The rain lulled me back to sleep and then the next thing I knew, pink was streaming in the windows, so Koko and I went out under a lavender sky. The rain kindly let up long enough for us to walk, but has now returned, which is a good thing, because the first round failed to dampen the dry spots under trees.
Ran into my neighbor Andy, who wanted to correct an assumption I made when I wrote in earlier post that Kauai's WWII prostitutes got only a fraction of the money they made.
In fact, he said, some of the women got quite wealthy, and the Honolulu jewelers and others who catered to the trade felt the pinch when business tapered off after the war. He said the women often serviced 12 men an hour in the mornings, which is when the military guys were free to visit the cat houses, then rested in the afternoons and headed over to the plantation camps for a second shift at night.
They even offered a kama`aina discount. Servicemen paid $3, but the price for locals was only a buck.
Although prostitution was never legal in Hawaii, officials long looked the other way because there was such a huge imbalance between women and men, due to the influx of male plantation workers. Apparently officials weren’t so much concerned about keeping the workers happy as ensuring they didn’t come after their own wives and daughters.
It seems that "look the other way" approach has long characterized the way Hawaii does business.
Also ran into farmer Jerry, who said to Koko: “Hey Cinco de Mayo dog. Your countrymen are celebrating today.”
Yes, like all self-respecting small poi dogs, Koko has a hefty dash of Chihuahua, and who knows what else: red-nosed pit bull, miniature Pinscher and chocolate lab are just a few of the guesses people have made.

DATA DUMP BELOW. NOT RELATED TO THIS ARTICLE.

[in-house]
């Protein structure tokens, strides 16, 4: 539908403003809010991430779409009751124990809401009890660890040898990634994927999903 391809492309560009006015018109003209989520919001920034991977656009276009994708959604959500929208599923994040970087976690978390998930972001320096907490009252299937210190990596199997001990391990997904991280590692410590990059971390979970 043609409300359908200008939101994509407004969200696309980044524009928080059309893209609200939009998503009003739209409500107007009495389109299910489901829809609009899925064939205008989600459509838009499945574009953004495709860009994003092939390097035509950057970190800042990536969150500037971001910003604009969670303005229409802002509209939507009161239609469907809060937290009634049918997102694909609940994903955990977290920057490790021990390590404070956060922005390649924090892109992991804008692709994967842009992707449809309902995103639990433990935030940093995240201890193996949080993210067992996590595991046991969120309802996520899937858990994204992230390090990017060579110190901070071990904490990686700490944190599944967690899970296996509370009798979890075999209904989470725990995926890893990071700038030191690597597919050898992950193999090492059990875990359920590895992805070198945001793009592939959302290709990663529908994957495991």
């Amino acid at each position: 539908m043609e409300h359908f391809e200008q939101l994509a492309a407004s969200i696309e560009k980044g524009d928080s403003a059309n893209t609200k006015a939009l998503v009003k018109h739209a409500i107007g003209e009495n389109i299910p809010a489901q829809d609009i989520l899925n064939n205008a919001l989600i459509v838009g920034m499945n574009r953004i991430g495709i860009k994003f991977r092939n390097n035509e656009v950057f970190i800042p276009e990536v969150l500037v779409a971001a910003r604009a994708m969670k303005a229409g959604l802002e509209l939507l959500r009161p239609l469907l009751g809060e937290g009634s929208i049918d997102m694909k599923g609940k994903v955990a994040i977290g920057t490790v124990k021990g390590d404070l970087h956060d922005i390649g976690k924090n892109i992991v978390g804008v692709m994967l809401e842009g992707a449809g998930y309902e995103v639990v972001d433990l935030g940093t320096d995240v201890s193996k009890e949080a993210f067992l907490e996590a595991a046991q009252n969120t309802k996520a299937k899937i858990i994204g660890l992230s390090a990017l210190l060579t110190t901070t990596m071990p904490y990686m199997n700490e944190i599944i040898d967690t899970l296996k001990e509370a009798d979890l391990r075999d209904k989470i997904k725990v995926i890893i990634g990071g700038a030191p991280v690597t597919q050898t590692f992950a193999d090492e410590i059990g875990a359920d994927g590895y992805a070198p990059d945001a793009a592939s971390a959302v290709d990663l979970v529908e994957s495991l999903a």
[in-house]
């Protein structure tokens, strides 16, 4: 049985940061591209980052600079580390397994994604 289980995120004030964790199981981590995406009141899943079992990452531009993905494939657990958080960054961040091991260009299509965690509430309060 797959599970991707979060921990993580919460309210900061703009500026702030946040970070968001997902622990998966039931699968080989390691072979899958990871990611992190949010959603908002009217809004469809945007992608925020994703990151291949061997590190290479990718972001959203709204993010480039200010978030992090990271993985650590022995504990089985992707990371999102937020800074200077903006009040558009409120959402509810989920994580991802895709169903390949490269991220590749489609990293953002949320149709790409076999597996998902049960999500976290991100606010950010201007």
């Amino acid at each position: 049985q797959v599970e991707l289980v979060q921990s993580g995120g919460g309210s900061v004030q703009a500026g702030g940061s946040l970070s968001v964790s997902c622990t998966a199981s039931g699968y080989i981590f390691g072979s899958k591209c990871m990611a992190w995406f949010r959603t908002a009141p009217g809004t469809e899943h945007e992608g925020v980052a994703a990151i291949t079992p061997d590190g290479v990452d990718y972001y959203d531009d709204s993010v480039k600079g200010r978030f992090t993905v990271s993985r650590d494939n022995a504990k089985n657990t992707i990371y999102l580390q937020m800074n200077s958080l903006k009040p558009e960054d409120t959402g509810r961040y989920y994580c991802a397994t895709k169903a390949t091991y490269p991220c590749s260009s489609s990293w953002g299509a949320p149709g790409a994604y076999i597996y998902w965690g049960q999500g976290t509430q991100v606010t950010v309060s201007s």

I’m not sure which of her many breeds account for her desire to chase chickens, which she indulges at every opportunity. The other day she nailed a young rooster by the beach and left it lying belly up, legs twitching in what I thought sure was a death shudder, a mouthful of feathers blowing in the wind. I was talking to a friend on the cell phone, and lamented her senseless carnage, but he assured me, no worries, those roosters are tough.
Sure enough, once I’d captured Koko, I saw the rooster — still lying in the death pose — lift his head and look around, and the next day when I returned to the beach I went to check and it was gone.
A question that keeps arising is whether the Superferry is gone for good from Kauai, or plotting its return. Brad Parsons noted an interview that Chad Blair conducted with new Superferry CEO Thomas Fargo in the May 2 issue of Pacific Business News. The article isn’t on-line, but Brad provided this excerpt:
Q: Any chance Kauai service may resume soon? Fargo: We are “monitoring” the situation “very closely” and we are going to “do what the community asks us to do.”
The question now is whom within the community will HSF be listening to? In the wake of last week’s temporary air cargo shutdown, Dick Botti, president of the Hawaii Food Industry Association, began pressing for resumption of service and urging folks to push the Council to pass a resolution asking for the boat’s return.
However, Mr. Botti is not a member of this community, and it’s unclear how much weight such a resolution would carry — considering it could even get passed — since the previous resolution asking for the ferry not to come prior to an EIS was totally disregarded.
Will the business community be making such a request? I wonder, since it doesn’t seem like farmers — the one group who supposedly would benefit from such service — are eager to use the service, based on comments made in recent news articles that followed the blip in air cargo service.
In short, the flower guys need refrigeration and other operations, even Esaki’s, which is a large produce distributor, don’t have a spare truck and driver to send over to Honolulu, since the ferry doesn’t accept unaccompanied cargo.
So who else is there in the business community to make a strong stand for service? And how many regular folks here on Kauai are just dying to have it?
Or maybe it doesn’t matter what people want at all, and Hawaii Superferry will just continue to do whatever suits it as officials look the other way. Hasn’t that been its MO all along?